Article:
John Templeton, a pioneering mutual fund manager, global investor and billionaire philanthropist, died of pneumonia in a hospital in the Bahamas on Tuesday, a spokeswoman at his foundation said. He was 95.
Templeton, who started his career on Wall Street in 1937, created several successful international funds before selling Templeton Funds in 1992 to Franklin Resources for $440 million in what was then the largest acquisition of an independent mutual fund company.
He remained deeply involved in his business until he was nearly 80, when he shifted focus to philanthropy. "People keep noticing that I'm 79 years old, and ask me what would happen if I would die," he told Reuters in an interview in 1992 while negotiating the sale of his firm.
"I have to take that into account," he said.
He died at 12:20 a.m. after being admitted about a week ago to Doctors Hospital in Nassau, said John Templeton Foundation spokeswoman Pamela Thompson.
In 1954 Templeton set up the Templeton Growth Fund at a time when few Americans considered investing offshore. The fund has returned 13.3 percent on average annually. A $10,000 investment made when the fund began is worth about $8 million today, according to Franklin Resources.
Templeton's knack for investing was evident as early as 1939, when at the start of World War II he borrowed money to buy 100 shares each in 104 companies that sold for $1 per share or less, including 34 companies that were in bankruptcy.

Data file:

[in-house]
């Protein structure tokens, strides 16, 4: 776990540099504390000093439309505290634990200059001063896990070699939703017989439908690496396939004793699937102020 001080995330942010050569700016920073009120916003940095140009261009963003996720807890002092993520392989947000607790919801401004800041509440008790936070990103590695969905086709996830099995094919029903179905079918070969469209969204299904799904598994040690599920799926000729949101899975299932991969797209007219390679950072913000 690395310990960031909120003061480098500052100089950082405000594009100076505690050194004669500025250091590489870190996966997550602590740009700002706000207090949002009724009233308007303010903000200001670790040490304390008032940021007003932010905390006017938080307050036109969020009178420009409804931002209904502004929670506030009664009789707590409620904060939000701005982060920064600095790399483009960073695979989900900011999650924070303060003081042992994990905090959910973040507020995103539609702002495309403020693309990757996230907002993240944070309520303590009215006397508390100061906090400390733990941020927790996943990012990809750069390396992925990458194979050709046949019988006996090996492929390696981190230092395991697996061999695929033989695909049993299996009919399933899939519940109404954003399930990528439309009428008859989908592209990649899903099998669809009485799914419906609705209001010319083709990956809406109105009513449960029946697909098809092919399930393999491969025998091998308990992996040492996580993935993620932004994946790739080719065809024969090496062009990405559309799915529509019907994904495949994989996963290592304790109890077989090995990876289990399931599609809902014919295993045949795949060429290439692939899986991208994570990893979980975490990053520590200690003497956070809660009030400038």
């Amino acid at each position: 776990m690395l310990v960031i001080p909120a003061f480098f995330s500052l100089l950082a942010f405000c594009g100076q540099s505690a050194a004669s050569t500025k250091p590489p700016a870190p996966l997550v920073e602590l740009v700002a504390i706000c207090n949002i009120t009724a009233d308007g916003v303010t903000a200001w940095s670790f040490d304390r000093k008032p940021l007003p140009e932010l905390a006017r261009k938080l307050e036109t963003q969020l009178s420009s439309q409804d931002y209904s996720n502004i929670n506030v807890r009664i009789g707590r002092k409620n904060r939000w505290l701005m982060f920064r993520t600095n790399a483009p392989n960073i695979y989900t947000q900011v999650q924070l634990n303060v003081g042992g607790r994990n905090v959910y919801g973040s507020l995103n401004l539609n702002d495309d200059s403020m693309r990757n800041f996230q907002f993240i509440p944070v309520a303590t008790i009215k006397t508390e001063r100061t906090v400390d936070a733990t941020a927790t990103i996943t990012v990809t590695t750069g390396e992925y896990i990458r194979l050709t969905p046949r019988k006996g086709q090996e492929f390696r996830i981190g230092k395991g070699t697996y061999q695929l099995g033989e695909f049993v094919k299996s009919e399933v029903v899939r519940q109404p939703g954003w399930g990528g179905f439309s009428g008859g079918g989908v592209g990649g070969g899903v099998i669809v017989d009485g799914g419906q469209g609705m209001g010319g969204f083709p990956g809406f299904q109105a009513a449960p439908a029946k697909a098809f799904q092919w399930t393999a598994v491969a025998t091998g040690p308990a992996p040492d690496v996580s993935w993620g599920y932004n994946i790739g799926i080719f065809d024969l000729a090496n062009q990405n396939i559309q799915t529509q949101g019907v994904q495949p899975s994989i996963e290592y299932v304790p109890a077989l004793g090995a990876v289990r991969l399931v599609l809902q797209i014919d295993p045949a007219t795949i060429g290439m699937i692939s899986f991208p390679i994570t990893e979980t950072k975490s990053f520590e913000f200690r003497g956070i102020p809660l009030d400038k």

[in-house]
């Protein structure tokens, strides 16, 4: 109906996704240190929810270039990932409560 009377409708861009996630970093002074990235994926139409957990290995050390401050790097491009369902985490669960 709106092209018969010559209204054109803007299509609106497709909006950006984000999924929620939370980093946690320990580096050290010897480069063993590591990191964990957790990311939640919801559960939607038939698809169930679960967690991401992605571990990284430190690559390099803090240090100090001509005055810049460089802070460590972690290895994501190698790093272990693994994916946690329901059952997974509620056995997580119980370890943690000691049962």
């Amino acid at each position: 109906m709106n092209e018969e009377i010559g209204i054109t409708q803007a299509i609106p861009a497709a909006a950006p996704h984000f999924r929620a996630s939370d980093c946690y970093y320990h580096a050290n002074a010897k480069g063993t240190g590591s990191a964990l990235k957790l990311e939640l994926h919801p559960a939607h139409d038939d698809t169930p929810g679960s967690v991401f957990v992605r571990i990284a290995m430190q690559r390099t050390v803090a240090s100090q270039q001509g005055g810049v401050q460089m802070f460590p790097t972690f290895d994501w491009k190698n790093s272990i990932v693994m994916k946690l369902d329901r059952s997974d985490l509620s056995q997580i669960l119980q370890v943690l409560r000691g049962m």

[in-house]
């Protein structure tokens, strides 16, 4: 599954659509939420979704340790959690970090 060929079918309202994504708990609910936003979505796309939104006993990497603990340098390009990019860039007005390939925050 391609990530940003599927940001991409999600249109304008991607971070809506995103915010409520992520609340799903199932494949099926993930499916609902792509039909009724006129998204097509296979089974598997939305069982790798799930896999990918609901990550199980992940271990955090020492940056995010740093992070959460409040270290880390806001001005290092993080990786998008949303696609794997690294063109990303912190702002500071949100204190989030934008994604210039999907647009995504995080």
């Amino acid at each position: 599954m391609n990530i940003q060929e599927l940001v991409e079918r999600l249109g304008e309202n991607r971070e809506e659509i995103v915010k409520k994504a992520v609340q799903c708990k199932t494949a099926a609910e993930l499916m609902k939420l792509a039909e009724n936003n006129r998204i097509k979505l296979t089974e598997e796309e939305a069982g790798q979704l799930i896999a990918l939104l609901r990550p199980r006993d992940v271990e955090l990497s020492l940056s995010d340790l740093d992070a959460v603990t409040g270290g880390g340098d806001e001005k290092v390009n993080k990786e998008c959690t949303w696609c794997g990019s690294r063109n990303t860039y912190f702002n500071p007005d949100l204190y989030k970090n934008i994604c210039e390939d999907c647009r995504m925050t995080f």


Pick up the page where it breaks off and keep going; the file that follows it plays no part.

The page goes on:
According to the foundation's website, only four of those 100 turned out to be worthless, and Templeton made large profits on the others after holding each for an average of four years. In 1999, Money magazine called him "arguably the greatest global stock picker of the century."
A devout Presbyterian, Templeton was known for starting his mutual fund's annual meetings with a prayer. Some of those religious beliefs were reflected in the more than dozen books he wrote or edited.
Templeton contributed a sizable portion of his fortune to his foundation, which now has a $1.5 billion endowment. In 1972 he set up the 1 million-pounds-sterling Templeton Prize, the world's largest annual award given to an individual, for work related to spirituality. Mother Teresa was the first recipient of the award, in 1973.
Set up in 1987, his Pennsylvania-based foundation offers about $70 million in annual grants to support scientific research at universities in fields such as theoretical physics, cosmology, social sciences and religious beliefs.
"Insights can come quickly and easily when we commit ourselves to the action of the spirit, when we have committed ourselves to the awakening of our soul faculties," Templeton wrote in his book "Wisdom from World Religions: Pathways Toward Heaven on Earth".
Born in 1912 in Tennessee, he renounced his U.S. citizenship in the 1960s and moved to the Bahamas, becoming a naturalized British citizen and living free of income taxes in the former British colony.
He was knighted by Britain's Queen Elizabeth in 1987 for his philanthropic accomplishments. He is survived by two sons, Christopher and Jack.
"We owe him a deep debt of gratitude," Franklin Resources President and Chief Executive Greg Johnson said in a statement after his passing.